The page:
It seemed not so long ago that Ivan Basso was firmly placed in the fast lane to cycling stardom, but the window of opportunity to bask in the glory of his Giro d'Italia success was cut short when rumours of Basso's involvement in Operación Puerto became a grim reality. After serving more than half of his two-year suspension, the Italian sat down for an interview with Cyclingnews' Kirsten Robbins.
The 31 year-old from Cassano Magnago, Varese is now less than one year away from a potential return to competition, being eligible to race from October 24, 2008. And according to Basso it will be ten months of time well spent, preparing for whatever professional contract might come his way in 2009. With no races on his plate, the husband of Micaela and father of five year-old Domitilla and two year-old Santiago has been able to spend more time with his family while still attending several weekly cycling functions and charity events as the new face for Intervita, a humanity organisation dedicated to helping orphaned children around the world.
Above all, though, he continues to allocate five hours every day to rigorous training, testing and retesting his wattage numbers against previous data collected. However, the biggest training problem he faces is not the additional two kilograms gained compared to last year, but not having the Grand Tour riders to race against, to push him to his limits. Thus he climbs alone over the twisting Varesine mountains; Cuvignone and Campo dei Fiori, and it has become an increasing mental game with his SRM power meter.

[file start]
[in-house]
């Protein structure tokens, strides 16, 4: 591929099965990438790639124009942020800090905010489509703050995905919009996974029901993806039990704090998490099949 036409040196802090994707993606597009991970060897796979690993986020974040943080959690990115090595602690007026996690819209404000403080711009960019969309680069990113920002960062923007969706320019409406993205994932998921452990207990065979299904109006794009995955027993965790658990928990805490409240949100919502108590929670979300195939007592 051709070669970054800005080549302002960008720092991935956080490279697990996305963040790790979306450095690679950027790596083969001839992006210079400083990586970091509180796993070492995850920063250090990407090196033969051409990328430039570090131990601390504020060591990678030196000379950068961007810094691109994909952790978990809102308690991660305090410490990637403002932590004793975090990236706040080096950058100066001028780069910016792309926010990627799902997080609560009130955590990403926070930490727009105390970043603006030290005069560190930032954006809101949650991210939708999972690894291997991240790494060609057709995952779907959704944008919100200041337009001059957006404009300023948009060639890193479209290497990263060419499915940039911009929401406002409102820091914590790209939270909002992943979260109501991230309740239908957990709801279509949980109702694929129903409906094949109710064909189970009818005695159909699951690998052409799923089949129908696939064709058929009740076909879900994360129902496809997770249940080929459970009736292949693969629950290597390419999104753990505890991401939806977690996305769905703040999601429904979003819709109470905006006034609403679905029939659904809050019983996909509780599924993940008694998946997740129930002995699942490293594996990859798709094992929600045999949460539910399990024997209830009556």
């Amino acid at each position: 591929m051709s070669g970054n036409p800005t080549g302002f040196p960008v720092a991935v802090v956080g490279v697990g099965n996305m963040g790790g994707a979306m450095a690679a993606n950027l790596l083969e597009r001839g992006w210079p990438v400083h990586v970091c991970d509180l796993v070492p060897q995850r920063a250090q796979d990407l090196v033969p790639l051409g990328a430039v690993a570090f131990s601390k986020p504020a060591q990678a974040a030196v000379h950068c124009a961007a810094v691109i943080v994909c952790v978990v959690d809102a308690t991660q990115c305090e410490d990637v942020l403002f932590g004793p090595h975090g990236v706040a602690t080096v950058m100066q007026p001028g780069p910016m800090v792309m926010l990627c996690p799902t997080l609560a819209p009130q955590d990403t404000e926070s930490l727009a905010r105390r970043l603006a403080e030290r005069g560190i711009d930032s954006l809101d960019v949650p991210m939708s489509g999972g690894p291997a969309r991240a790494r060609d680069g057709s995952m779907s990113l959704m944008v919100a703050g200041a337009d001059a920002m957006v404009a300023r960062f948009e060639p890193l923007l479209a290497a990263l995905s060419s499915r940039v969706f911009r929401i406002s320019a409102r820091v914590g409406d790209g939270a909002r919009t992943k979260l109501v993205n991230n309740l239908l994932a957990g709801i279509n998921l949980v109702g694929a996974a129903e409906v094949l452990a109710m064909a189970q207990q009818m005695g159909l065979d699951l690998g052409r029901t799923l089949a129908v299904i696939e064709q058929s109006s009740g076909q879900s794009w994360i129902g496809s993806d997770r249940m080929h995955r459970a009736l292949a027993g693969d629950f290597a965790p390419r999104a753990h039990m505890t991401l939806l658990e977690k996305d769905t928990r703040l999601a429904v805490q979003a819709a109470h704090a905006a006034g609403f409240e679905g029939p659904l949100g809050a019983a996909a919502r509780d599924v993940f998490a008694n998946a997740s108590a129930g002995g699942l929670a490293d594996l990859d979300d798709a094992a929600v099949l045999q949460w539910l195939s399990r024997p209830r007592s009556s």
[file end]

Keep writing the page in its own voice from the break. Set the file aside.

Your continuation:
"I'm not riding my bike to be healthy or fit, I like to feel like a rider; I like to make a good test on the climbs and in the time trials," said Basso, enthusiastic to talk about his epic training rides through the mountains. "Training for me is not to go out on the bike and ride two, three or four hours and then everything is OK. There is a schedule that I continue to respect and since I'm more flexible compared to when I used to be preparing for a Grand Tour, I can still be very severe when I'm training because I think that I need to face my bike seriously."
To read the full interview with Ivan Basso, click here.